Lawmakers can be expected to support the passage of a bill providing universal health coverage for Filipinos, which President Duterte has certified as urgent. This will be a most welcome measure for the millions who live below the poverty line.
The measure, however, must be matched by an increase in health care facilities as well as intensified measures to promote healthy lifestyles. Approving universal health care coverage without a corresponding expansion in public health facilities can only overwhelm existing medical centers.
At the Jose Fabella Memorial Hospital in Manila, which is the National Maternity Hospital, new mothers share not just wards but even beds. Sepsis, which is potentially fatal, is a persistent risk for both mother and infant in many congested state-run maternity centers.
In many emergency wards in government health centers, patients’ waiting lines often spill over into the sidewalk. At the Philippine General Hospital, supplies are so tight that doctors, including medical interns, are encouraged to bring their own basic supplies such as alcohol and cotton buds.
Waiting lines at doctors’ offices are long even in top private hospitals. The country’s health facilities have simply failed to keep up with an ever-growing population. The problem has been aggravated by the continuing departure of health professionals for higher paying jobs overseas.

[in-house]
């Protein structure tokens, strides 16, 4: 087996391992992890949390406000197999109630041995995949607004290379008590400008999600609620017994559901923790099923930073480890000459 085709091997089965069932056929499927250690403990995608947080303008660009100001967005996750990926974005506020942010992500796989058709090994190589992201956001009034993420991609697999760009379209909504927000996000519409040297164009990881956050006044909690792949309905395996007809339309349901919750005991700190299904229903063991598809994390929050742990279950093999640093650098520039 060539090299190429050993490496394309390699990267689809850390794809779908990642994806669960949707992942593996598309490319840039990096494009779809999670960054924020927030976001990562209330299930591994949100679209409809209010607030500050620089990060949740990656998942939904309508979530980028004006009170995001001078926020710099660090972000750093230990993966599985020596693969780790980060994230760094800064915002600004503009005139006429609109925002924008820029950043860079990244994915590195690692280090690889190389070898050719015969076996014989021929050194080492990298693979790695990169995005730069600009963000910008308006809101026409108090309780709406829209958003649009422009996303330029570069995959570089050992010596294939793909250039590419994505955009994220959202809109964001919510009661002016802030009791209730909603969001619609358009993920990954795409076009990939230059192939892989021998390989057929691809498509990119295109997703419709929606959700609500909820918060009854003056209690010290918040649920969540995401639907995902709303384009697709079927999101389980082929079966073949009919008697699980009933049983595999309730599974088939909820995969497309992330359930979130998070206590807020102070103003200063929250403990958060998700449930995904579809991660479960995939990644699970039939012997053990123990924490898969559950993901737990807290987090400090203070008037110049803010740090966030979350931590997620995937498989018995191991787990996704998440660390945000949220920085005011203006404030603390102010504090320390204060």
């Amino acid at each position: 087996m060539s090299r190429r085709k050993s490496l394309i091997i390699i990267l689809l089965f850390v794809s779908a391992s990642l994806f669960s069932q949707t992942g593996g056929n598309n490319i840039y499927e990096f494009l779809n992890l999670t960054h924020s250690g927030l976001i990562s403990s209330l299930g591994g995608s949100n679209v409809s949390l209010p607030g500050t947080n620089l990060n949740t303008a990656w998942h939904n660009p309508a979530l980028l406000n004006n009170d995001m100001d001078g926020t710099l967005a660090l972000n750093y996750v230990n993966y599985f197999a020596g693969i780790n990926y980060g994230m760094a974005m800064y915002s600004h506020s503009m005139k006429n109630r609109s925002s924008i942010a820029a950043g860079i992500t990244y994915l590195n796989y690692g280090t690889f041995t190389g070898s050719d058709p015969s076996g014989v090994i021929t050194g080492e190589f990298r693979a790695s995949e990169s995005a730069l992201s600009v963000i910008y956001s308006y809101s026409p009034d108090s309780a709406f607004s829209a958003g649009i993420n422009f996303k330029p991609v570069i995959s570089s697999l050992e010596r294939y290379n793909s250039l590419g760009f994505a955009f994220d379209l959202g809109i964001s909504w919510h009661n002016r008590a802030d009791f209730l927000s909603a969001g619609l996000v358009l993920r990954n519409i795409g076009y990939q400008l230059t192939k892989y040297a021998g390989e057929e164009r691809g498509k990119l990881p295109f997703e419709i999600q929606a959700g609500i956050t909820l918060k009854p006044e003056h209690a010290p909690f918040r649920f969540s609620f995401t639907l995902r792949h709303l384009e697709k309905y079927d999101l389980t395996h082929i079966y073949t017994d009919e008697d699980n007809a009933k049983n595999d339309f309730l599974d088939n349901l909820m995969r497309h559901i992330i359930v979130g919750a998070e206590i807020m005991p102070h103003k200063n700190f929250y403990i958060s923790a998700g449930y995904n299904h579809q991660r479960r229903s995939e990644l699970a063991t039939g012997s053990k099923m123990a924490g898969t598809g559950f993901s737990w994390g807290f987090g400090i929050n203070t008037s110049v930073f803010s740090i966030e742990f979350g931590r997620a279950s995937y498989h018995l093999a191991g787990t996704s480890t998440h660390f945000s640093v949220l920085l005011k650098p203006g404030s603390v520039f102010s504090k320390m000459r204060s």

Preventive health care can complement the universal health coverage scheme. Simply providing access to safe water and modern sanitation would be a boon to public health in underserved communities. Across the country, however, there are still too many communities with no access to clean water and sanitation services.
Water-borne diseases, many of which are easily treated, continue to account for infant and early childhood mortality in these areas. Cholera, which is supposed to have been eradicated, keeps popping up in such communities where there isn’t enough clean water for regular hand washing – a basic practice for a healthy lifestyle.
Universal health coverage is a step in the right direction for promoting public health. But it works best in combination with other measures that deserve equally urgent attention from the government.
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